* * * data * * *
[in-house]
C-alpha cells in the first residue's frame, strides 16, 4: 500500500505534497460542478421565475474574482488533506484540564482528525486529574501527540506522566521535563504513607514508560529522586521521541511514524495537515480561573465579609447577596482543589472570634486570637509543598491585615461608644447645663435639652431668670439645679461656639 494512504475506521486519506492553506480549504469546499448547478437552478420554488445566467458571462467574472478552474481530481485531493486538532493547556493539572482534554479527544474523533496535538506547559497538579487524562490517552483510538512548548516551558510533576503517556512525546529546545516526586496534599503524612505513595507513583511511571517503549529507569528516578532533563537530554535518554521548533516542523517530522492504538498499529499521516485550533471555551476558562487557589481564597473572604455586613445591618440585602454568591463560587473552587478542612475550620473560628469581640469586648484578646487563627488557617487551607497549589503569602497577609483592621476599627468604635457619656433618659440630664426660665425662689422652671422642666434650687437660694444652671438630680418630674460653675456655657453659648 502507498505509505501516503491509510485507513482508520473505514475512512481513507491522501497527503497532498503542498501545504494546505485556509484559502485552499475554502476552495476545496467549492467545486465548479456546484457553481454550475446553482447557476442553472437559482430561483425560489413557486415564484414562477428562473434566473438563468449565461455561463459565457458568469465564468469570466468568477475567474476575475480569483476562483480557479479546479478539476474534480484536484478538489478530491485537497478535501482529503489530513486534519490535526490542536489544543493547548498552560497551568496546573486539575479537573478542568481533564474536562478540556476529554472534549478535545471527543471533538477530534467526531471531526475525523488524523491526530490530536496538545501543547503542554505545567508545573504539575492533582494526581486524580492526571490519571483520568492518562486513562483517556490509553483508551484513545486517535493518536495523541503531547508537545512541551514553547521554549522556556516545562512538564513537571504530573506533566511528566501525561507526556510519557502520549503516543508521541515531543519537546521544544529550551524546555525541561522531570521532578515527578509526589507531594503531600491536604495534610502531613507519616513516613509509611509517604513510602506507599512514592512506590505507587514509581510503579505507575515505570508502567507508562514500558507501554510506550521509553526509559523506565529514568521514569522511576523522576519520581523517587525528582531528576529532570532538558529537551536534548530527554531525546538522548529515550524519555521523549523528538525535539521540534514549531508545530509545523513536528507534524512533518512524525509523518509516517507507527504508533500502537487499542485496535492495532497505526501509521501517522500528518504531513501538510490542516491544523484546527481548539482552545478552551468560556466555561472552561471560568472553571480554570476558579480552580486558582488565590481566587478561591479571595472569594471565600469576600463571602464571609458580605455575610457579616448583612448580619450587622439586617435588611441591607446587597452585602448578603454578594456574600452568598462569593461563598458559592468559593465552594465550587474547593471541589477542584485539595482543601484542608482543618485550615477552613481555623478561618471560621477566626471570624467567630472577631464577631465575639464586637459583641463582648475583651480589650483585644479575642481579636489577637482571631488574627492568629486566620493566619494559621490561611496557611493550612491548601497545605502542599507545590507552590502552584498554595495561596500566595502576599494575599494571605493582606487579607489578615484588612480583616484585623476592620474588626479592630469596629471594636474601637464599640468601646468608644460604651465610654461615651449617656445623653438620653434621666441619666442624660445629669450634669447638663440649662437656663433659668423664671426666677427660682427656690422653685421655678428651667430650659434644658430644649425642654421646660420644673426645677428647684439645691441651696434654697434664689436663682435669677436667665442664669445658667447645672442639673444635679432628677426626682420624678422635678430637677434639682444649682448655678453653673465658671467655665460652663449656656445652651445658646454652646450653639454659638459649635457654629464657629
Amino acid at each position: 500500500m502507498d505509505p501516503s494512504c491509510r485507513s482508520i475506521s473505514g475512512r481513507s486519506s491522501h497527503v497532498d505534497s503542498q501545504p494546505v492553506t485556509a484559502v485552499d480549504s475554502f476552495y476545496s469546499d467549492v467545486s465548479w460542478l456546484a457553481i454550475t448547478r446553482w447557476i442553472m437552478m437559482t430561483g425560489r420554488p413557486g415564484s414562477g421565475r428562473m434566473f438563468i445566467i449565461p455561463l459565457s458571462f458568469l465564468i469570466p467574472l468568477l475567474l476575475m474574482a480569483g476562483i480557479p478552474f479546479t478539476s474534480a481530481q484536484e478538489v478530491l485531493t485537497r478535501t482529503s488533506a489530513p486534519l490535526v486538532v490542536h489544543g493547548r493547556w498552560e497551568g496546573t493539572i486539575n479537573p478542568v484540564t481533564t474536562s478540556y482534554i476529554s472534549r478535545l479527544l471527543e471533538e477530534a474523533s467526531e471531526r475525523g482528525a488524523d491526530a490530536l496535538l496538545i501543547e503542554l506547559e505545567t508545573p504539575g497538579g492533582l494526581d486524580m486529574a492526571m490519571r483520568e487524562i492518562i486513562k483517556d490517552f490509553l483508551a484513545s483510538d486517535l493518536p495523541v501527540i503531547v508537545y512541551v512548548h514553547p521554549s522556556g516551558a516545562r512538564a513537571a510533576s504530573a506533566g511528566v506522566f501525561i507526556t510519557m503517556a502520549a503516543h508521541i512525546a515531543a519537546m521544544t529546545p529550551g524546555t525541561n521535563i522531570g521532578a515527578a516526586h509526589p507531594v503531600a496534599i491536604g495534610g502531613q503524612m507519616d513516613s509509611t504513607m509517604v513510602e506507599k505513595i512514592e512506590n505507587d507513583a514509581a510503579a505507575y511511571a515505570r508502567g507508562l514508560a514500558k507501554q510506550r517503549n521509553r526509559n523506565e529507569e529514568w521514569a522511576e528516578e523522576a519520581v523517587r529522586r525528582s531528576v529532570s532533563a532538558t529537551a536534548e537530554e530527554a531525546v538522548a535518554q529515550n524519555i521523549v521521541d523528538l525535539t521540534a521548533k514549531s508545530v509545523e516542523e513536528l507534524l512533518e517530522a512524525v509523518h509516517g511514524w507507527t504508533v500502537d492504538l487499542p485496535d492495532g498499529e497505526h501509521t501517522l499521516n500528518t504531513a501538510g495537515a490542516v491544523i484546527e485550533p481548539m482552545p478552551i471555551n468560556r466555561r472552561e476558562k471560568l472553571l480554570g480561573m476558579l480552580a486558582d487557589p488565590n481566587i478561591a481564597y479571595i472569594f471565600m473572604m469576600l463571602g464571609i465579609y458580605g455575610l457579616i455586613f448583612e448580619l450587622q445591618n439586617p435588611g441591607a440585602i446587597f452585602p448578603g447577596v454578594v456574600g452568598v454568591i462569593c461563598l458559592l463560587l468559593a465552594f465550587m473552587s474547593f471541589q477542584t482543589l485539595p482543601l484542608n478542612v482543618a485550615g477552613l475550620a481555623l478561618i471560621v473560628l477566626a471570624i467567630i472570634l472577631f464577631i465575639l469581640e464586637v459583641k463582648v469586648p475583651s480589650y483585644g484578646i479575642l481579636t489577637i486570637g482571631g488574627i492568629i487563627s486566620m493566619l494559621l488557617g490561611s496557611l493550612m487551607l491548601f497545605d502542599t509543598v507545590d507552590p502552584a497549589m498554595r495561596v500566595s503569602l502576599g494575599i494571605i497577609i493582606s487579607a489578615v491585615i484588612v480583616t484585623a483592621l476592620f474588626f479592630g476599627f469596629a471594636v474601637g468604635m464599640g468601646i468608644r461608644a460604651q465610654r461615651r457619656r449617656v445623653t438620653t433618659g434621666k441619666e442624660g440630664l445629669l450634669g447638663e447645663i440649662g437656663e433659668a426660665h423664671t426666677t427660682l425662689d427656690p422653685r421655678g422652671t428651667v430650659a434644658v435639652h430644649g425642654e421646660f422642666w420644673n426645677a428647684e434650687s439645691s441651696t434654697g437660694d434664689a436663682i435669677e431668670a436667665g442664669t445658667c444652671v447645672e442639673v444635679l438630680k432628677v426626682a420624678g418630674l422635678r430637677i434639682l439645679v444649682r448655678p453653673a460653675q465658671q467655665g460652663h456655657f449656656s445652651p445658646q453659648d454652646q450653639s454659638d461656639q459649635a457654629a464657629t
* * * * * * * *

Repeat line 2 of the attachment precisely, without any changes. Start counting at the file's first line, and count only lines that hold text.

C-alpha cells in the first residue's frame, strides 16, 4: 500500500505534497460542478421565475474574482488533506484540564482528525486529574501527540506522566521535563504513607514508560529522586521521541511514524495537515480561573465579609447577596482543589472570634486570637509543598491585615461608644447645663435639652431668670439645679461656639 494512504475506521486519506492553506480549504469546499448547478437552478420554488445566467458571462467574472478552474481530481485531493486538532493547556493539572482534554479527544474523533496535538506547559497538579487524562490517552483510538512548548516551558510533576503517556512525546529546545516526586496534599503524612505513595507513583511511571517503549529507569528516578532533563537530554535518554521548533516542523517530522492504538498499529499521516485550533471555551476558562487557589481564597473572604455586613445591618440585602454568591463560587473552587478542612475550620473560628469581640469586648484578646487563627488557617487551607497549589503569602497577609483592621476599627468604635457619656433618659440630664426660665425662689422652671422642666434650687437660694444652671438630680418630674460653675456655657453659648 502507498505509505501516503491509510485507513482508520473505514475512512481513507491522501497527503497532498503542498501545504494546505485556509484559502485552499475554502476552495476545496467549492467545486465548479456546484457553481454550475446553482447557476442553472437559482430561483425560489413557486415564484414562477428562473434566473438563468449565461455561463459565457458568469465564468469570466468568477475567474476575475480569483476562483480557479479546479478539476474534480484536484478538489478530491485537497478535501482529503489530513486534519490535526490542536489544543493547548498552560497551568496546573486539575479537573478542568481533564474536562478540556476529554472534549478535545471527543471533538477530534467526531471531526475525523488524523491526530490530536496538545501543547503542554505545567508545573504539575492533582494526581486524580492526571490519571483520568492518562486513562483517556490509553483508551484513545486517535493518536495523541503531547508537545512541551514553547521554549522556556516545562512538564513537571504530573506533566511528566501525561507526556510519557502520549503516543508521541515531543519537546521544544529550551524546555525541561522531570521532578515527578509526589507531594503531600491536604495534610502531613507519616513516613509509611509517604513510602506507599512514592512506590505507587514509581510503579505507575515505570508502567507508562514500558507501554510506550521509553526509559523506565529514568521514569522511576523522576519520581523517587525528582531528576529532570532538558529537551536534548530527554531525546538522548529515550524519555521523549523528538525535539521540534514549531508545530509545523513536528507534524512533518512524525509523518509516517507507527504508533500502537487499542485496535492495532497505526501509521501517522500528518504531513501538510490542516491544523484546527481548539482552545478552551468560556466555561472552561471560568472553571480554570476558579480552580486558582488565590481566587478561591479571595472569594471565600469576600463571602464571609458580605455575610457579616448583612448580619450587622439586617435588611441591607446587597452585602448578603454578594456574600452568598462569593461563598458559592468559593465552594465550587474547593471541589477542584485539595482543601484542608482543618485550615477552613481555623478561618471560621477566626471570624467567630472577631464577631465575639464586637459583641463582648475583651480589650483585644479575642481579636489577637482571631488574627492568629486566620493566619494559621490561611496557611493550612491548601497545605502542599507545590507552590502552584498554595495561596500566595502576599494575599494571605493582606487579607489578615484588612480583616484585623476592620474588626479592630469596629471594636474601637464599640468601646468608644460604651465610654461615651449617656445623653438620653434621666441619666442624660445629669450634669447638663440649662437656663433659668423664671426666677427660682427656690422653685421655678428651667430650659434644658430644649425642654421646660420644673426645677428647684439645691441651696434654697434664689436663682435669677436667665442664669445658667447645672442639673444635679432628677426626682420624678422635678430637677434639682444649682448655678453653673465658671467655665460652663449656656445652651445658646454652646450653639454659638459649635457654629464657629